Last night I was privileged to attend a dinner at the World Economic Forum that was sponsored by the Japan Water Forum. The dinner had an important focus: Sustainable Growth in Asia.
While sustainable growth in our world's most populous continent carries many environmental implications there is one area that emerges as the most critical, namely water shortages.
In recent decades, water has become a dominant issue in many countries around the world. In Plan B 2.0, which can be downloaded free of charge from the Earth Policy Institute's web site, I spend a great deal of time focused on this issue, especially as it relates to Asia.
In the last half century water demand has tripled, exceeding the sustainable yield of aquifers in scores of countries, and ultimately leading to falling water tables. In fact, water tables are now falling in countries that contain more than half the world's people
In Asia, this problem is particularly acute. The Amu Darya river, formerly a major source of water for the Aral Sea, is now drained dry by Uzbek and Turkmen cotton farmers upstream. In China, the Yellow River, which flows some 4,000 kilometers through five provinces before it reaches the Yellow Sea, has been under mounting pressure for several decades. It first ran dry in 1972, and since 1985 it has often failed to reach the sea.
A similar situation is taking place in Southeast Asia where the flow of the Mekong - which provides water to Cambodia, Laos, Thailand, and Viet Nam - is being reduced by the dams being built on its upper reaches by the Chinese.
What does this mean for Asia? It means not only water scarcity, but eventually a dramatic drop in crop yields.
Countries that are pressing against the limits of their water supply typically satisfy the growing need of cities and industry by diverting irrigation water from agriculture, and then importing grain to offset the loss of productive capacity. Since it takes 1,000 tons of water to produce 1 ton of grain, importing grain is the most efficient way to import water.
The link between water and food is strong. We each drink on average nearly 4 liters of water per day in one form or another, while the water required to produce our daily food totals at least 2,000 liters--500 times as much. This helps explain why 70 percent of all water use is for one purpose--irrigation. Another 20 percent is used by industry, and 10 percent goes for residential purposes. With the demand for water growing in all three categories, competition among sectors is intensifying, with farmers almost always losing.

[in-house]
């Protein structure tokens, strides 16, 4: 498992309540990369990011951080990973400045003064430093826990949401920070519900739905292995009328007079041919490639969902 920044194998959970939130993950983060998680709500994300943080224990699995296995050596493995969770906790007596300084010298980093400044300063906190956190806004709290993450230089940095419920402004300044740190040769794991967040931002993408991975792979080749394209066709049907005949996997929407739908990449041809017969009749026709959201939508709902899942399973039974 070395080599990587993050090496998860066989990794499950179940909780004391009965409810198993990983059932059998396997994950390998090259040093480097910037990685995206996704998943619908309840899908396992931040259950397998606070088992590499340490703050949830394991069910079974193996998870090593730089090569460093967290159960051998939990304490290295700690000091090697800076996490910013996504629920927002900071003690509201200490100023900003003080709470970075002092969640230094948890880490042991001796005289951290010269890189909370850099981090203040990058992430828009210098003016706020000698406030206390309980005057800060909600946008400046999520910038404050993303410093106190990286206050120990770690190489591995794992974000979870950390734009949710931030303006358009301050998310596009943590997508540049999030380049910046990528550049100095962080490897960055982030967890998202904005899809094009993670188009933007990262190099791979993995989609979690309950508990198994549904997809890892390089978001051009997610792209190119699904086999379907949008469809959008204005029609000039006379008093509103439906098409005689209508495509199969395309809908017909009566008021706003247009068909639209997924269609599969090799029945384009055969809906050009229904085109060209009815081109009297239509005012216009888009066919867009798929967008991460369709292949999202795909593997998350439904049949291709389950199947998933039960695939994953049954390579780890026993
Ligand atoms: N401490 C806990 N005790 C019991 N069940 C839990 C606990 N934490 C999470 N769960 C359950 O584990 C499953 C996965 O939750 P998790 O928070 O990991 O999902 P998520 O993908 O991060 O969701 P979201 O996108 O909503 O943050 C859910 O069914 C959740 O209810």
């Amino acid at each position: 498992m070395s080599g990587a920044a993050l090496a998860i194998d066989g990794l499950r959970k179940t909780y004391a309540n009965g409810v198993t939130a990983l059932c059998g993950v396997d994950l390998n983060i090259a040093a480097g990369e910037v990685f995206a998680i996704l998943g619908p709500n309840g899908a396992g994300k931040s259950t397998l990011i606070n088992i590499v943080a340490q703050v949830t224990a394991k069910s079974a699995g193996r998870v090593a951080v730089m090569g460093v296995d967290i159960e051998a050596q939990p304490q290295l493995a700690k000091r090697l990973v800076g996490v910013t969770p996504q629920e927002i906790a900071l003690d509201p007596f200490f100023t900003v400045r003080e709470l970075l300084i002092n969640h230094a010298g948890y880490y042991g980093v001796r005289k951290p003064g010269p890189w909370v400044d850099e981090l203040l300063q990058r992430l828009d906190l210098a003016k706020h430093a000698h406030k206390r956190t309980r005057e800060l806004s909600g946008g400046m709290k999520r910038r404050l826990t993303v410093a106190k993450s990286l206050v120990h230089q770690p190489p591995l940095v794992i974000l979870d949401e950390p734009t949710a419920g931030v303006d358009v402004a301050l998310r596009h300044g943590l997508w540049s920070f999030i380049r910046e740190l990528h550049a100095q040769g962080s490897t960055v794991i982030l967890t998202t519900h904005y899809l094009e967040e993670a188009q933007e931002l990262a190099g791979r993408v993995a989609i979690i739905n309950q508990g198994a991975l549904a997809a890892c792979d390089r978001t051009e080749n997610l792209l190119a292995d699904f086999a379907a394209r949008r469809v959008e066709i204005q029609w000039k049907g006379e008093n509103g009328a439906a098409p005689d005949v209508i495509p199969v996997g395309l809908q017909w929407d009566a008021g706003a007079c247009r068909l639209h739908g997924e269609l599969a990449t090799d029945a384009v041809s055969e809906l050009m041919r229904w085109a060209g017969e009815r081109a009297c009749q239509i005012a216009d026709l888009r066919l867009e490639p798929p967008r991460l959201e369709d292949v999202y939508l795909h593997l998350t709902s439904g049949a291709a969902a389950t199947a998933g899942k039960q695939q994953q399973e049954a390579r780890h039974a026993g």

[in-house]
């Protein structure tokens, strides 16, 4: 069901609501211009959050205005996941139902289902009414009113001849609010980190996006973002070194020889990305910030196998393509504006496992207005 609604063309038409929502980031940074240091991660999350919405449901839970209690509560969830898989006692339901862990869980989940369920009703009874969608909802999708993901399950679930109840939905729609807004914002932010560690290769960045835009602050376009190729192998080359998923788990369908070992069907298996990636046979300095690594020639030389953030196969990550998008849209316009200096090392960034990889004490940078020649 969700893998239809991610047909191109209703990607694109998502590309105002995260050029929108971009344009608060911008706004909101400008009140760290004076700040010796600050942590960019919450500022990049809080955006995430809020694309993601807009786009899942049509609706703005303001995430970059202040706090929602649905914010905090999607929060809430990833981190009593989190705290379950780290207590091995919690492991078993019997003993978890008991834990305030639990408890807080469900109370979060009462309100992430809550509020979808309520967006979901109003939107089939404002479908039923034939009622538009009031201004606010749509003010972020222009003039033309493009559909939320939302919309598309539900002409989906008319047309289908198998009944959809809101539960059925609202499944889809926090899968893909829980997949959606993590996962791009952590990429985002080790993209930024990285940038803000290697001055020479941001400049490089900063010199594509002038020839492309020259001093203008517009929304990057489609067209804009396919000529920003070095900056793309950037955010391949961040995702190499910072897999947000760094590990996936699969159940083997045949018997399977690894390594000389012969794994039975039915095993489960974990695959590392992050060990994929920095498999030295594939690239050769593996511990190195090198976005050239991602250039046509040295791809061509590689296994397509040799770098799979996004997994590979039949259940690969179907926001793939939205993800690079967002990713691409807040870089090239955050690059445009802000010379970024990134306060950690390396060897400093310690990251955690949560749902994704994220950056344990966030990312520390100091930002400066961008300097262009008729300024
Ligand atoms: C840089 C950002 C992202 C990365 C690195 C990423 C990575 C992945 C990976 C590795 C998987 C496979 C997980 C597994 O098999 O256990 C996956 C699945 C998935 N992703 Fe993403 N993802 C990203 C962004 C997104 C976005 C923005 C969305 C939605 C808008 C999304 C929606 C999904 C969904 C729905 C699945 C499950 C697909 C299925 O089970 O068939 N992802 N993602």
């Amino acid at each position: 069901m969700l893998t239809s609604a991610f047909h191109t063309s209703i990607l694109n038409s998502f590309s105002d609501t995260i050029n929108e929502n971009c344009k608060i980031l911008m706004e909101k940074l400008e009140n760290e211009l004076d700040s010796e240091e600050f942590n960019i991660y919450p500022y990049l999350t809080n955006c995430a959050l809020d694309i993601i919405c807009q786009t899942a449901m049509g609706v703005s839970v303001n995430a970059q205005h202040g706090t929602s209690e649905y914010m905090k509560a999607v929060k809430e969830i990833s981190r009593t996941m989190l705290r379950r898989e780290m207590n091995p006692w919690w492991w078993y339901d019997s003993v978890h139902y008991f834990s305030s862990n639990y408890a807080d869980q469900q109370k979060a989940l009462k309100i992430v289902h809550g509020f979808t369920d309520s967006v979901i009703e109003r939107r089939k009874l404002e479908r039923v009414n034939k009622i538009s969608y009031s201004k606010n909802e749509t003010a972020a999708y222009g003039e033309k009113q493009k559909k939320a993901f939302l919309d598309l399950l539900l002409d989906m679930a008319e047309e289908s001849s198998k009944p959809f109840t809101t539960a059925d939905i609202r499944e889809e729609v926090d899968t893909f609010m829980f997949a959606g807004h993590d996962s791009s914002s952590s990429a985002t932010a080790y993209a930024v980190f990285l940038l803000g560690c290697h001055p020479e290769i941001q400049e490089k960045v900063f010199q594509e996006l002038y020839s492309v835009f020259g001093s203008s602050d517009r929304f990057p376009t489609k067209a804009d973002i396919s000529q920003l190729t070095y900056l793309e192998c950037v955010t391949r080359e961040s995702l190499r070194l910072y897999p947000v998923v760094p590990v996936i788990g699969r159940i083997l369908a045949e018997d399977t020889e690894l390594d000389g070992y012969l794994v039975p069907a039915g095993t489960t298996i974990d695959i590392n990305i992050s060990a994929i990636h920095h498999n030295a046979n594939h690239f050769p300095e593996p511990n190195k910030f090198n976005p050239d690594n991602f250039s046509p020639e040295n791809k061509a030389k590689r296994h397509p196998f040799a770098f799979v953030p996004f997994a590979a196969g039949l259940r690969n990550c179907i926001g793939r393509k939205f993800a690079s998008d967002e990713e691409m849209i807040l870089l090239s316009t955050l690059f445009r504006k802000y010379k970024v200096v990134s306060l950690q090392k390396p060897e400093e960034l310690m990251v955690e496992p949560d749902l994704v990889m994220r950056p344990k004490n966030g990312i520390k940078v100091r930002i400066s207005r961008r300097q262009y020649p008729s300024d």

In China, a combination of aquifer depletion, and the diversion of irrigation water to cities are making it difficult to expand the grain harvest. After peaking at 392 million tons in 1998, the harvest dropped to 346 million tons in 2002 before gradually recovering during the four harvests since then. China's food bubble may be about to burst, as more and more irrigation wells go dry. In recent years, China has covered its grain shortfall by drawing down its stocks, but it will soon have to turn to the world market to fill this deficit. When it does, it could destabilize world grain markets.
Asia can lead the charge to solve the world's ballooning water problems. I see two important steps to this end. First, Asia - as well as developing countries around the world where water scarcity is already a real problem - can reduce demand by stabilizing population and raising water productivity. This is an extraordinary challenge considering that nearly all of the 3 billion people to be added by 2050 will be born in developing countries
The second step in stabilizing the water situation is to raise water productivity, not unlike the way we have raised land productivity. After World War II, with population projected to double by 2000 and with little new land to bring under the plow, the world launched a major effort to raise cropland productivity. As a result, land productivity has nearly tripled since1950. We now need to make a similar effort when it comes to water.
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